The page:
Dementia Words Matter - A ‘Call to Action’ from people living with dementia.
“Words are very powerful – they can build you up or put you down. When you are speaking about dementia remember this.” Agnes Houston, person with dementia
Dementia is discussed more regularly now, in the media - both on television and in newspapers and magazines -and in everyday life. The language we use to talk about dementia influences how people with dementia are viewed and also how we feel about ourselves. We prefer words that are accurate, balanced and respectful.
Many of us have talked about these words at events organised by DEEP. We made a distinction between a) extreme and ‘sensationalist’ language choices and b) language which is accurate in the information it seeks to share.
“Dementia Words Matter” is a DEEP Guide, written by people with dementia, that sets out the words and descriptions of dementia that we would prefer are avoided. We recognise that some quite dramatic words and descriptions can be justifiable when used to create a good story and a sense of urgency. On these occasions, we hope that evocative language is used thoughtfully and with consideration.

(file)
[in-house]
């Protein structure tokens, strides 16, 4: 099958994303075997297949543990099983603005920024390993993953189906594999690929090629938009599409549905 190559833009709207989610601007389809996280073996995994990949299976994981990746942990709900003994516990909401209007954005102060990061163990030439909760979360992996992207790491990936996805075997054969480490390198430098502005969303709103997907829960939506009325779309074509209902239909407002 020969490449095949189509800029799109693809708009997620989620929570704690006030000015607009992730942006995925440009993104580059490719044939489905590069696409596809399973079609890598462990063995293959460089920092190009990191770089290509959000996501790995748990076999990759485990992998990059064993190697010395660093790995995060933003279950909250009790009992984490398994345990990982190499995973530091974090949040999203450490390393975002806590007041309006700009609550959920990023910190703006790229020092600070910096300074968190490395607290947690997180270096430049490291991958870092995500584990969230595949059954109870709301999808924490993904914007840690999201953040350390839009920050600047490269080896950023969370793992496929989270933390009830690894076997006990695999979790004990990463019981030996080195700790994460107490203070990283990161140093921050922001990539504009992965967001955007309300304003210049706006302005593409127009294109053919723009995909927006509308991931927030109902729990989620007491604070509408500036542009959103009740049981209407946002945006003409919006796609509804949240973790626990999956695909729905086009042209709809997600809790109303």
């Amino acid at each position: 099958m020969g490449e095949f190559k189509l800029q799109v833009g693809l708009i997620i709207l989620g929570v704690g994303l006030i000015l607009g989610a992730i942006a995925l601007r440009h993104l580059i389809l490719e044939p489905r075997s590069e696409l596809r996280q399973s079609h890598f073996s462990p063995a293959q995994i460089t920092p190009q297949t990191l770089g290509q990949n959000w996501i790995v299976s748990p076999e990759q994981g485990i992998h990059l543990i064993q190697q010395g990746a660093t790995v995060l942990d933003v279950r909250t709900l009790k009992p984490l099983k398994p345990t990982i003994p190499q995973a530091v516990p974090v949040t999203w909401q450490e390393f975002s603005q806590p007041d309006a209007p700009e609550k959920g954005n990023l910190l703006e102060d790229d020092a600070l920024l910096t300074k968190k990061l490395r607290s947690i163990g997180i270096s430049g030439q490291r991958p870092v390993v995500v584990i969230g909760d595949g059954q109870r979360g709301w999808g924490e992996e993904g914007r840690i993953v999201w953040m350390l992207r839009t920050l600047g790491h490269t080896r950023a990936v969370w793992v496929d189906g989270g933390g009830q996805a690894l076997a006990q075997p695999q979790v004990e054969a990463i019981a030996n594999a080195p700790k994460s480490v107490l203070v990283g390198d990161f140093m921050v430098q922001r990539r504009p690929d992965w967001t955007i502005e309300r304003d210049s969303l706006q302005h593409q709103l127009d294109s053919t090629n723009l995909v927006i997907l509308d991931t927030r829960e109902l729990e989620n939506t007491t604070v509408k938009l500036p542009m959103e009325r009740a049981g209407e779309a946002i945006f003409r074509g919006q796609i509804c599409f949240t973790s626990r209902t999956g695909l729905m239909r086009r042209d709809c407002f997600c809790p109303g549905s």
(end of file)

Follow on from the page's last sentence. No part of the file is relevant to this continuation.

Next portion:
However, it is the words that we describe as ‘curl up and die words’ that particularly form the basis of this Call to Action. This includes words such as ‘demented’, ‘sufferer’, ‘senile’ and ‘living death’. These are words that make us physically flinch when we hear them, that create stereotypes, and that are negatively attached to the person rather than the condition.
We ask you/your organisations to commit to the three ‘C’s:
Check words and descriptions used in your printed materials against the DEEP Guide
Change any words and descriptions that people with dementia have identified as ones to avoid
Challenge words which you recognise as our ‘curl up and die’ words whenever you see or hear them - in newspapers, on TV, on websites and in conferences and meetings. And pass on the challenge to others to take forward in their own settings.